Bea, like everyone else in the village, attended the local car boot sale. It ran every Sunday (unless the weather was poor) in the carpark across from the covered market. It was not organised by anyone in particular, you just turned up with things to sell and small change to buy odds and ends. Over the years Bea had done both, delighting in kitchenware bargains, and hawking repurposed old clothes as tea
cosies and quilts. When she and Tom bought their house, they used part of their remaining, and severely depleted, funds, to furnish their entire home from the master bedroom to the garden shed. But the car boot was not just a place for simple commerce, no, it was the trading floor for gossip and community news. There was old Mr Jamal, reminding anyone who would
listen how much better things used to be next to his box of Elvis Presley C.D.s, over in the corner was the Newton family bickering over who would buy the Kings' old settee, and hiding behind a battered yellow Renault was Poppy Ingle and her new and inappropriate beaux. Everyone went to the local car boot, everyone had grown up and old together, and every life was connected and bound to the tight-knit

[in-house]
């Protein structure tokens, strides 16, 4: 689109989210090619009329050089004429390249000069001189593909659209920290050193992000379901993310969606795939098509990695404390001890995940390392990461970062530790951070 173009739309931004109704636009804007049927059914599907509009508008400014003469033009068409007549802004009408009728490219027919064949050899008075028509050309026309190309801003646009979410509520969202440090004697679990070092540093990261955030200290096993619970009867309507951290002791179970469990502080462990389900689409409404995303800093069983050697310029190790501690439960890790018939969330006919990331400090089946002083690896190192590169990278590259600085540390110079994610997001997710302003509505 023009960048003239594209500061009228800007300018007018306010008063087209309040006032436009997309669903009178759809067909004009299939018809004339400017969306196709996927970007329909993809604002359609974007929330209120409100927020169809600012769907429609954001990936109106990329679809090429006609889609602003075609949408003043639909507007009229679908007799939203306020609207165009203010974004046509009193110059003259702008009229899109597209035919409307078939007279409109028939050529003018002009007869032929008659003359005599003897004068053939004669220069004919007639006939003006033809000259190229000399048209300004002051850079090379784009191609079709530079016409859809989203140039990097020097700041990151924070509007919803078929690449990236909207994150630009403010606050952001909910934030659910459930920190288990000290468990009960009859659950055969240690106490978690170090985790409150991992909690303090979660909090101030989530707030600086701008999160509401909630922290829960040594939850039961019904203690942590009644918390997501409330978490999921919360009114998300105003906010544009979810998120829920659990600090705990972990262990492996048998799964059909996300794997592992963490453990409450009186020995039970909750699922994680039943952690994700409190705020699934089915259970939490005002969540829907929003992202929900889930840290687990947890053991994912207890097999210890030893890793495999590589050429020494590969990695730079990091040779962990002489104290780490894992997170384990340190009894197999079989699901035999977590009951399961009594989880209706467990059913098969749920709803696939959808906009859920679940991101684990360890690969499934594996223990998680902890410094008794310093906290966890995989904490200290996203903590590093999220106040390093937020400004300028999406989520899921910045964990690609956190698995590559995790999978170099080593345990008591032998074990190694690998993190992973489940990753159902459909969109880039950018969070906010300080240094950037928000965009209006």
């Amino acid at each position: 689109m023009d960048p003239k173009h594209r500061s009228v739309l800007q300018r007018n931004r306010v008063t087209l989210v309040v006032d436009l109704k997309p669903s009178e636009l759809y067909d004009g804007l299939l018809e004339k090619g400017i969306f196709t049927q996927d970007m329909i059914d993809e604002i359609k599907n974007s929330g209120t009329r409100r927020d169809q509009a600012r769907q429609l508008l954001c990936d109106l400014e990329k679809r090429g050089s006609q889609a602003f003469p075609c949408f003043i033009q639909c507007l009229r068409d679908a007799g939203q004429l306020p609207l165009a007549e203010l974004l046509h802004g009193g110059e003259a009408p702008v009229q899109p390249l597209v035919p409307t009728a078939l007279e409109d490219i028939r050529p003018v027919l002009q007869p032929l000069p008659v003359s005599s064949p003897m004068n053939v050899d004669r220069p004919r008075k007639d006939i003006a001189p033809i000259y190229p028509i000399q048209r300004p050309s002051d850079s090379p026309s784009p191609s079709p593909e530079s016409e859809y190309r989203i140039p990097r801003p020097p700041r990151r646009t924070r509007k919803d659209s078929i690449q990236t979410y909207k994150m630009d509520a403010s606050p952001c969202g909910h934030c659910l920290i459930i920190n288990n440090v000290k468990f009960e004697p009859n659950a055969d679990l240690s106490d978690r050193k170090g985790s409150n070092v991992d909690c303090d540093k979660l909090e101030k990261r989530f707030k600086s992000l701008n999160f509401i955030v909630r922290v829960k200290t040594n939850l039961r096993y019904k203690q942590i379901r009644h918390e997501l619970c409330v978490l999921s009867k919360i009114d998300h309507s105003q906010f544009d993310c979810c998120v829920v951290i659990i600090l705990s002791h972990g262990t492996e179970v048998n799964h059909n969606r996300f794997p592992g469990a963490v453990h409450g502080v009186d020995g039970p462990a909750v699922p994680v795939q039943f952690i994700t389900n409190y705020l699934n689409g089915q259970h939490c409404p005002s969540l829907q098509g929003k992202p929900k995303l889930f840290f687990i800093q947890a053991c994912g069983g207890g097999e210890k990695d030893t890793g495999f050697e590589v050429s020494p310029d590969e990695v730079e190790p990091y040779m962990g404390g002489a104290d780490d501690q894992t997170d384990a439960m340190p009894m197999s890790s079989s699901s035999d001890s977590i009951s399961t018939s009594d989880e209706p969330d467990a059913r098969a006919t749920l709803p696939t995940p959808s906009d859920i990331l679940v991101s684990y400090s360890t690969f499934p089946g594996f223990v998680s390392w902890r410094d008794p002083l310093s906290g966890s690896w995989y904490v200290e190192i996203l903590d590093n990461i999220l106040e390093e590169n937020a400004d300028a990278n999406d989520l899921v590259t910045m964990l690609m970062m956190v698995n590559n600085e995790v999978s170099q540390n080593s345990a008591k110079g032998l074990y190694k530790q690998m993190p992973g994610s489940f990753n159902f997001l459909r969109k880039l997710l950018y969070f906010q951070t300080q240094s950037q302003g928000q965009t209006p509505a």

community. Which is why, one cold Sunday morning in March, when Bea was standing by her car with a table of items, Jane and Hettie came over. Without saying anything, they led their friend to a small coffee shop at the edge of the market while Hettie's husband managed Bea's sales. There was not much - piles of clothes, toys, and books, and other miscellaneous things.
And in front of them all was a handwritten sign, on which was scrawled; "Infant clothes, never worn."